Over two years after its initial PC release, The Deer God makes its way onto PS4 and Vita. How much fun is it to play a platformer that deals in heavy subjects like karma and reincarnation?
The premise to The Deer God is an interesting one. Starting out as a hunter, you run into The Deer God – who shows you the other side of the story by transforming you into a relatively helpless deer. Suddenly you’re no longer the hunter, but rather the hunted. It’s karma doing its work, so to speak – and this continues throughout the rest of the game as well.
The Deer God is a platformer in which the game world is randomly generated for every new game you start. This means that missions, jumps and the order in which you tackle various challenges can differ between individual playthroughs. For the most part this works really well, as you can even see metroidvania-like aspects when you encounter challenges you cannot yet tackle and will have to try later on once you’ve learned a certain ability.
There are also consistent flaws in the randomly generated worlds though – and these often have to do with the platforming aspects of the game. The fact that getting around the game world doesn’t force you down the same road every time is great, but it can also be hard (or even impossible) to see whether a jump or drop is manageable because of this. This results in leaps of faith and, regularly, mild frustration.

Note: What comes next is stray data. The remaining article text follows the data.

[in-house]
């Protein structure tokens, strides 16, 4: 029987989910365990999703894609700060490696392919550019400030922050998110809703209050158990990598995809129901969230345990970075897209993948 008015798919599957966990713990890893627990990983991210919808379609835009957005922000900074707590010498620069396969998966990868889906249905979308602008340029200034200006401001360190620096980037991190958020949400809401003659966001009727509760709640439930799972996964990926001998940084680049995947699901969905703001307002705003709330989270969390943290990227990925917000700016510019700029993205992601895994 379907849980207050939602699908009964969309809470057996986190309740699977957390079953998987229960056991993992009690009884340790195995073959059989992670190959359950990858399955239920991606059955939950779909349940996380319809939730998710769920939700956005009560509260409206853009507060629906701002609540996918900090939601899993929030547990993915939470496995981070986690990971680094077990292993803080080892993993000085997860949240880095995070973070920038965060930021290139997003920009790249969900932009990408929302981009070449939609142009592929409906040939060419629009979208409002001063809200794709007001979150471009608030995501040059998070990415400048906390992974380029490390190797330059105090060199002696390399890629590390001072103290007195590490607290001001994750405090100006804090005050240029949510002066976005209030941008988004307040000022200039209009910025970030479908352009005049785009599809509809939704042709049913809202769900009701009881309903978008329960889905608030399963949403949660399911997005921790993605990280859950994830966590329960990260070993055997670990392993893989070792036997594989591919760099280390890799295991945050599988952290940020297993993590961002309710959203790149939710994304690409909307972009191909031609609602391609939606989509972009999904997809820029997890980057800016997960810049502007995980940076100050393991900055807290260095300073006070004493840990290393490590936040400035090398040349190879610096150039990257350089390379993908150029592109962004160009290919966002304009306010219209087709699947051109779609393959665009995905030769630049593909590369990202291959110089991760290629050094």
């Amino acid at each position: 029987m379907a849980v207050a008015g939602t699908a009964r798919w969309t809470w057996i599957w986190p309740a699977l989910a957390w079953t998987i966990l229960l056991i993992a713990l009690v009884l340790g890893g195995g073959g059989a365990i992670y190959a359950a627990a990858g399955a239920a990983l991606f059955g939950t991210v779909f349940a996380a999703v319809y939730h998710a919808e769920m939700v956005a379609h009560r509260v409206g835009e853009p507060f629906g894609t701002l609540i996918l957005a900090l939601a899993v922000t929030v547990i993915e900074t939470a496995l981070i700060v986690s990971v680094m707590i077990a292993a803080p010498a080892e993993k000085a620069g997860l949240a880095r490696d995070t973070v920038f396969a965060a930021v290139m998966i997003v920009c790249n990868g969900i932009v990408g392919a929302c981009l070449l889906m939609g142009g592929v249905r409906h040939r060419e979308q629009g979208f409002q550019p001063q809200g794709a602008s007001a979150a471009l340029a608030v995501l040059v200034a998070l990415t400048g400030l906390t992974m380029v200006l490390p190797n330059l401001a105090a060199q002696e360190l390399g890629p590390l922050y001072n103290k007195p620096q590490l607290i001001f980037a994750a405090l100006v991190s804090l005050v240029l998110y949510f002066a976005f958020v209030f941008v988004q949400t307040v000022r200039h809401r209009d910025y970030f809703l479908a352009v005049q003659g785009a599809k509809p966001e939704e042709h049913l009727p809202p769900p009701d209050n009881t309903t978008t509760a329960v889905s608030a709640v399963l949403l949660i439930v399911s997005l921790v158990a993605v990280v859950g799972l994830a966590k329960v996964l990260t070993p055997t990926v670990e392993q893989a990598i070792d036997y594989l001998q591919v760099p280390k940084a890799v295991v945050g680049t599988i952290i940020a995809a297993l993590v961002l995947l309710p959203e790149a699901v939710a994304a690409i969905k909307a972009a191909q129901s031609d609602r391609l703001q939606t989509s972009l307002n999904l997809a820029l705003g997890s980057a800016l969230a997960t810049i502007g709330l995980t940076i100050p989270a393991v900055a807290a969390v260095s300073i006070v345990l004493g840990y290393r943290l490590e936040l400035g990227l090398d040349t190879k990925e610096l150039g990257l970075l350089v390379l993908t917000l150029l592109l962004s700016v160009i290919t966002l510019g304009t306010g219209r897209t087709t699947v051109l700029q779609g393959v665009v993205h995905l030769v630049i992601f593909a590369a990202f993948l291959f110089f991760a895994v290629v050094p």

The art style is of the pixel art variety, but stays away from the 8 bit look that many similar games seem to prefer. Instead, the game feels more detailed and atmospheric than you’re expect from a pixel platformer – something that’s enhanced by the day and night cycle in the game. It’s especially nice looking for a Vita game, though Sony’s handheld struggles to keep up as times – we found it better to just stream the PS4 version to the Vita instead, but not everyone will have that option.
I already mentioned that karma stays a factor in the game, even after the initial setup wraps up. This is because your actions as a deer align you with good or evil as well – and killing too many helpless animals might see you reincarnated as one of them the next time you’re killed. It’s a great dynamic that makes you think before you act – sometimes because you don’t want to suffer the consequences, other times because that’s exactly what you want.
The Deer God is flawed as a platformer but its interesting premise makes it a neat little game nonetheless. It’s available as a cross-buy title right now in the Playstation Store.